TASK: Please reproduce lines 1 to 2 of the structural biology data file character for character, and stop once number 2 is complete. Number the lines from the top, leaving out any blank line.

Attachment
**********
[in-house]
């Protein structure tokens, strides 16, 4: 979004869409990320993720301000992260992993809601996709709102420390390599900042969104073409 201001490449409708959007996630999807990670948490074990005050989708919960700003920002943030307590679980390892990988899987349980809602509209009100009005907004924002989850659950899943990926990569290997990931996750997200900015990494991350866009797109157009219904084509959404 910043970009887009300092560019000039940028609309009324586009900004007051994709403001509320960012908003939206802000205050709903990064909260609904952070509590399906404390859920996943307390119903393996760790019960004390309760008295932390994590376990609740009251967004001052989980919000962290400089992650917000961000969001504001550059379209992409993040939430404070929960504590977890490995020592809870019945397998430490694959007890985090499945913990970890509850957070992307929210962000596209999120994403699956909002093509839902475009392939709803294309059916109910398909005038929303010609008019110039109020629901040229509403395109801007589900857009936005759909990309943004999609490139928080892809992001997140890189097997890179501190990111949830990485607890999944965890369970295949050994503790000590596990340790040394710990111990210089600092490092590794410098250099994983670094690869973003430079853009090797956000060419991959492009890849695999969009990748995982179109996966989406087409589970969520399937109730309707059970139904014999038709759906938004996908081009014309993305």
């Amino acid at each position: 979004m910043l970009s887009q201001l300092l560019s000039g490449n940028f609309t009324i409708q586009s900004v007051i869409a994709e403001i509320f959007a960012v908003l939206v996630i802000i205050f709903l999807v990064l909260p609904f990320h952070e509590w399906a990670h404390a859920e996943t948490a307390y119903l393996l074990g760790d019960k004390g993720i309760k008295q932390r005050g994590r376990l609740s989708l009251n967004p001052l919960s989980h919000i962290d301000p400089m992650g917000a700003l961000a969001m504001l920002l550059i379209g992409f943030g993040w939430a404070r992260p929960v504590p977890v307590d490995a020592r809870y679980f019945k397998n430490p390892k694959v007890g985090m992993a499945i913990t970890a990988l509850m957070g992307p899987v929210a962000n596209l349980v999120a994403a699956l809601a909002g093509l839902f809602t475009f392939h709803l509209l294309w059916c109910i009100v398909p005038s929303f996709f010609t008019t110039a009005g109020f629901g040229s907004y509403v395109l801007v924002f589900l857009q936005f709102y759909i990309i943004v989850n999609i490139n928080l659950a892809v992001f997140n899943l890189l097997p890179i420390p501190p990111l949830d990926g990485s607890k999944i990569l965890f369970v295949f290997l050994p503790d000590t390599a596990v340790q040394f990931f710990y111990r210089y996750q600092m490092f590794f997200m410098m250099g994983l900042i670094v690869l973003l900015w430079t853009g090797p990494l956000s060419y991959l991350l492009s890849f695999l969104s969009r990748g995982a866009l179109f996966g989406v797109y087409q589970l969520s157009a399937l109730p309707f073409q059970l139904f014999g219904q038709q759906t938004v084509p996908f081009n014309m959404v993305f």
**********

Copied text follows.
[in-house]
């Protein structure tokens, strides 16, 4: 979004869409990320993720301000992260992993809601996709709102420390390599900042969104073409 201001490449409708959007996630999807990670948490074990005050989708919960700003920002943030307590679980390892990988899987349980809602509209009100009005907004924002989850659950899943990926990569290997990931996750997200900015990494991350866009797109157009219904084509959404 910043970009887009300092560019000039940028609309009324586009900004007051994709403001509320960012908003939206802000205050709903990064909260609904952070509590399906404390859920996943307390119903393996760790019960004390309760008295932390994590376990609740009251967004001052989980919000962290400089992650917000961000969001504001550059379209992409993040939430404070929960504590977890490995020592809870019945397998430490694959007890985090499945913990970890509850957070992307929210962000596209999120994403699956909002093509839902475009392939709803294309059916109910398909005038929303010609008019110039109020629901040229509403395109801007589900857009936005759909990309943004999609490139928080892809992001997140890189097997890179501190990111949830990485607890999944965890369970295949050994503790000590596990340790040394710990111990210089600092490092590794410098250099994983670094690869973003430079853009090797956000060419991959492009890849695999969009990748995982179109996966989406087409589970969520399937109730309707059970139904014999038709759906938004996908081009014309993305």